MSF signed an agreement with local health authorities in 2010 to launch a specialist surgical programme at Nasser Hospital, Khan Younis, Gaza Strip. Several times a year, international teams of surgeons, operating room nurses and anaesthetists go on missions during which they work closely with the Nasser Hospital teams. As with MSF’s other activities in Gaza, the aim of this surgical programme is to try to improve the sequelae suffered by injured patients, and allow them to regain as much usage of their limbs as possible.
For Dr Krieger, this mission represents an opportunity to provide specialised medical care in the Gaza Strip.
The team works out of an MSF mobile field hospital which was set up last August within the Nasser Hospital complex. As the Nasser Hospital facilities are currently being renovated, space there is limited. Due to heavy rain the week before, the MSF inflatable hospital needed some repairs, and the floor of the tent was raised with wooden pallets. Another challenge in terms of hygiene and noise issues was the ongoing repair works along the road next to our tent, with dirt flying everywhere and machinery passing by every five minutes. Aside from these minor inconveniences, all the medical equipment that I needed was available to me, both the hygiene and sterilisation were most satisfactory, and patient organisation and daily logistics were very well-managed by the local teams. As for the logistics of the actual surgery, everything was skilfully taken care of by the MSF Operating Room Nurse. The team spirit was hugely inspiring.
Before I arrived, the local teams identified 220 potential patients. Consultations started on November 23rd, and were carried out in collaboration with Dr Hassan Hamdan, Head of the Burns Unit at Nasser Hospital. Based on our inclusion criteria, 56 of these 220 patients were identified as eligible for surgery. 80% of cases were burns sequelae, followed by congenital hand deformities and one instance of a tumour. 89% of the patients that we operated on were younger than 18 years old, and 36% were female. We operated over a period of 9 days and were able to carry out between 4 and 5 operations each day, 35 in total. The MSF anaesthetist was very experienced, and was even able to anaesthetise very young children. I was very pleased with what we were able to accomplish for the patients. Hygiene protocols were strictly adhered to, especially during pre-operation preparation and patient disinfection, and we did not have a single case of infection. Most patients who underwent hand operations were then monitored in the MSF rehabilitation clinic. Dressings, splints and physiotherapy sessions were handled here, with supervision by doctors and physiotherapists.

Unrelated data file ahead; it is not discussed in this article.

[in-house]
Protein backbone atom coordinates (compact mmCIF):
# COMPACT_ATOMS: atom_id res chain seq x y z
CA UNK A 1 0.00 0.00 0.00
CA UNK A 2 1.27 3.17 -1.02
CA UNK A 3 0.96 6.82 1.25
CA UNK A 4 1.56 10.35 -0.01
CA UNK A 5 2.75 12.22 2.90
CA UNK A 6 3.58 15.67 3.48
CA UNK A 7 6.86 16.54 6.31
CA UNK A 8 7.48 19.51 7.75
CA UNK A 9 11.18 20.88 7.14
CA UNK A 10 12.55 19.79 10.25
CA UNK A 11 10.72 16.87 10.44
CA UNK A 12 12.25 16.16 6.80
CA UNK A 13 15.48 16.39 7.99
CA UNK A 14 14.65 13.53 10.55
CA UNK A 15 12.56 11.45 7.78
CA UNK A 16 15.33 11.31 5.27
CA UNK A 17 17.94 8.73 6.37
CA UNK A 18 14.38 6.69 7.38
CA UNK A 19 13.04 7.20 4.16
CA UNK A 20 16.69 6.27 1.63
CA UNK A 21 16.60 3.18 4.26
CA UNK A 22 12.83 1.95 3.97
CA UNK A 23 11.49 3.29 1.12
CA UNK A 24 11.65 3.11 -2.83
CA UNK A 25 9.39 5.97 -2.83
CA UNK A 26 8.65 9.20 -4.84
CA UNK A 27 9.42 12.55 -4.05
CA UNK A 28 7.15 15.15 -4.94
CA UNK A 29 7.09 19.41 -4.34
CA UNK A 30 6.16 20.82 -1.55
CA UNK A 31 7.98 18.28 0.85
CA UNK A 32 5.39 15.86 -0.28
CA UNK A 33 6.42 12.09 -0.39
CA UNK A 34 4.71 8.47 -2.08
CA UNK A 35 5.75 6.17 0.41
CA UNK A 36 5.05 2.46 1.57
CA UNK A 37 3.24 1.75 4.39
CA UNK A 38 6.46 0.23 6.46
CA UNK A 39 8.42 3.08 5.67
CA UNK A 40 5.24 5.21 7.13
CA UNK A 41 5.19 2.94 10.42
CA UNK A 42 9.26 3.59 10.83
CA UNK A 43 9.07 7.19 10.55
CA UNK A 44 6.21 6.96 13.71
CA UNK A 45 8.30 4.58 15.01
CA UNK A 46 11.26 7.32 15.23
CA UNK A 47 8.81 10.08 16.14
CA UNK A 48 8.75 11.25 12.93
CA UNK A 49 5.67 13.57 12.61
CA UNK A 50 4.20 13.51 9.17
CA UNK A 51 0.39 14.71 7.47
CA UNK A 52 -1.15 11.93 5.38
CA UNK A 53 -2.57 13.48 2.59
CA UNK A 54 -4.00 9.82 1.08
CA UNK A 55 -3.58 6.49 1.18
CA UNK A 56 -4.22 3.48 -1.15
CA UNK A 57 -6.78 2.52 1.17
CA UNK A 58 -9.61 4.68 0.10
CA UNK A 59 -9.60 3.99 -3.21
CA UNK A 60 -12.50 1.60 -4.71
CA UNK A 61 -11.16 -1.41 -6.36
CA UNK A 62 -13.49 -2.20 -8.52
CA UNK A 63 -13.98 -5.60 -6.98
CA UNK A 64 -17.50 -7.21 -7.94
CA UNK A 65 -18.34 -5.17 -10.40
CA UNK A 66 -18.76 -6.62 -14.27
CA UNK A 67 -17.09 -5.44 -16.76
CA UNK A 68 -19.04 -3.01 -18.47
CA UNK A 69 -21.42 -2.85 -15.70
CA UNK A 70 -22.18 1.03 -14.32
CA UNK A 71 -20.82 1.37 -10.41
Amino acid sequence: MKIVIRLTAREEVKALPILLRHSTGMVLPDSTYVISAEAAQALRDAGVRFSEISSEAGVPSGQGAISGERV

Between operations we were able to dress wounds or carry out consultations with new patients. Cooperation with Dr. Hamdan was excellent. He was very interested in learning new techniques. We had some very rewarding discussions, and when I left I made sure he had copies of all my e-handbooks for further reading.
Security was not an issue during my mission; we could move about freely and go to work every day. Even when incidents occurred overnight, our own security was never affected.
I think that MSF has a lot to do in terms of surgery in Gaza, especially with regard to hand surgery and caring for burn sequelae. This mission was very challenging, but also very successful.
Dr. Krieger came back very pleased with the work that had been done in Gaza. He would even like to go back there, and recommends this programme to other surgeons. This type of ad-hoc mission is also an opportunity for MSF and Palestinian specialists to discuss medical techniques and specialized surgical procedures, as well as anaesthetic techniques with a particular focus on young children.